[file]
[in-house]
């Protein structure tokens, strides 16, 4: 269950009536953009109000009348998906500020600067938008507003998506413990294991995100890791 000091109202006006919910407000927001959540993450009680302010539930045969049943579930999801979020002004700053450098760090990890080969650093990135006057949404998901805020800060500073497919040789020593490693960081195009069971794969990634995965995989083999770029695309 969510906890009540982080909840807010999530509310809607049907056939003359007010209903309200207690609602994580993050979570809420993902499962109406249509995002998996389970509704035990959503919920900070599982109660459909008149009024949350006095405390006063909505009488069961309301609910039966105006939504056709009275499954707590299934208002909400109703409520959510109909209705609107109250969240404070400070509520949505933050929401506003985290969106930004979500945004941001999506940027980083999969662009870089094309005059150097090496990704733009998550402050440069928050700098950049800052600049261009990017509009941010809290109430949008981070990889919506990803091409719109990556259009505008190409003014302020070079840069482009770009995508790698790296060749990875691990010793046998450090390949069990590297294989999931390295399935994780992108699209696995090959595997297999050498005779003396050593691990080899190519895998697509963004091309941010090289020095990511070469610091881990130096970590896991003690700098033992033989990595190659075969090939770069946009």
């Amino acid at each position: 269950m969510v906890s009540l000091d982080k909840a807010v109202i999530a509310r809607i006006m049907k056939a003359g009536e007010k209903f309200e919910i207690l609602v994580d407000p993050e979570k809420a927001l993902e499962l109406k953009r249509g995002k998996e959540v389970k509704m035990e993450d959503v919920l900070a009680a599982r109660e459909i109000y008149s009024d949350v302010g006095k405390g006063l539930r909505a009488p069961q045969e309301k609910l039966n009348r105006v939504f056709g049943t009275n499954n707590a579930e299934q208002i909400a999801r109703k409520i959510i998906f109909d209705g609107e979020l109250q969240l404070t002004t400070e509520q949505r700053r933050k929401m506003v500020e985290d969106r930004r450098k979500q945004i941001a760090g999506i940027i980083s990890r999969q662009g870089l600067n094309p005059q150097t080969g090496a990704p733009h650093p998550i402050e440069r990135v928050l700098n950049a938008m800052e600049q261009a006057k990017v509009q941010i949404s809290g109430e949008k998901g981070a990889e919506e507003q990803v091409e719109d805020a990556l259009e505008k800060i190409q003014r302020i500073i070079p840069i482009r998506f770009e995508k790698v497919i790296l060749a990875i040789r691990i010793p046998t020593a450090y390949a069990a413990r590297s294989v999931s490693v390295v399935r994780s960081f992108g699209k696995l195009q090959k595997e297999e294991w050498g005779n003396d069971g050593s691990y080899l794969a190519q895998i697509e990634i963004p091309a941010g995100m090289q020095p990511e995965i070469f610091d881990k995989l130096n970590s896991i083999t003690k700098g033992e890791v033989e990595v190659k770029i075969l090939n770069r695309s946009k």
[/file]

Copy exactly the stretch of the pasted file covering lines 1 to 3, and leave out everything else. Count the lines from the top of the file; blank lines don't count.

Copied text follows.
[in-house]
């Protein structure tokens, strides 16, 4: 269950009536953009109000009348998906500020600067938008507003998506413990294991995100890791 000091109202006006919910407000927001959540993450009680302010539930045969049943579930999801979020002004700053450098760090990890080969650093990135006057949404998901805020800060500073497919040789020593490693960081195009069971794969990634995965995989083999770029695309 969510906890009540982080909840807010999530509310809607049907056939003359007010209903309200207690609602994580993050979570809420993902499962109406249509995002998996389970509704035990959503919920900070599982109660459909008149009024949350006095405390006063909505009488069961309301609910039966105006939504056709009275499954707590299934208002909400109703409520959510109909209705609107109250969240404070400070509520949505933050929401506003985290969106930004979500945004941001999506940027980083999969662009870089094309005059150097090496990704733009998550402050440069928050700098950049800052600049261009990017509009941010809290109430949008981070990889919506990803091409719109990556259009505008190409003014302020070079840069482009770009995508790698790296060749990875691990010793046998450090390949069990590297294989999931390295399935994780992108699209696995090959595997297999050498005779003396050593691990080899190519895998697509963004091309941010090289020095990511070469610091881990130096970590896991003690700098033992033989990595190659075969090939770069946009």
């Amino acid at each position: 269950m969510v906890s009540l000091d982080k909840a807010v109202i999530a509310r809607i006006m049907k056939a003359g009536e007010k209903f309200e919910i207690l609602v994580d407000p993050e979570k809420a927001l993902e499962l109406k953009r249509g995002k998996e959540v389970k509704m035990e993450d959503v919920l900070a009680a599982r109660e459909i109000y008149s009024d949350v302010g006095k405390g006063l539930r909505a009488p069961q045969e309301k609910l039966n009348r105006v939504f056709g049943t009275n499954n707590a579930e299934q208002i909400a999801r109703k409520i959510i998906f109909d209705g609107e979020l109250q969240l404070t002004t400070e509520q949505r700053r933050k929401m506003v500020e985290d969106r930004r450098k979500q945004i941001a760090g999506i940027i980083s990890r999969q662009g870089l600067n094309p005059q150097t080969g090496a990704p733009h650093p998550i402050e440069r990135v928050l700098n950049a938008m800052e600049q261009a006057k990017v509009q941010i949404s809290g109430e949008k998901g981070a990889e919506e507003q990803v091409e719109d805020a990556l259009e505008k800060i190409q003014r302020i500073i070079p840069i482009r998506f770009e995508k790698v497919i790296l060749a990875i040789r691990i010793p046998t020593a450090y390949a069990a413990r590297s294989v999931s490693v390295v399935r994780s960081f992108g699209k696995l195009q090959k595997e297999e294991w050498g005779n003396d069971g050593s691990y080899l794969a190519q895998i697509e990634i963004p091309a941010g995100m090289q020095p990511e995965i070469f610091d881990k995989l130096n970590s896991i083999t003690k700098g033992e890791v033989e990595v190659k770029i075969l090939n770069r695309s946009k």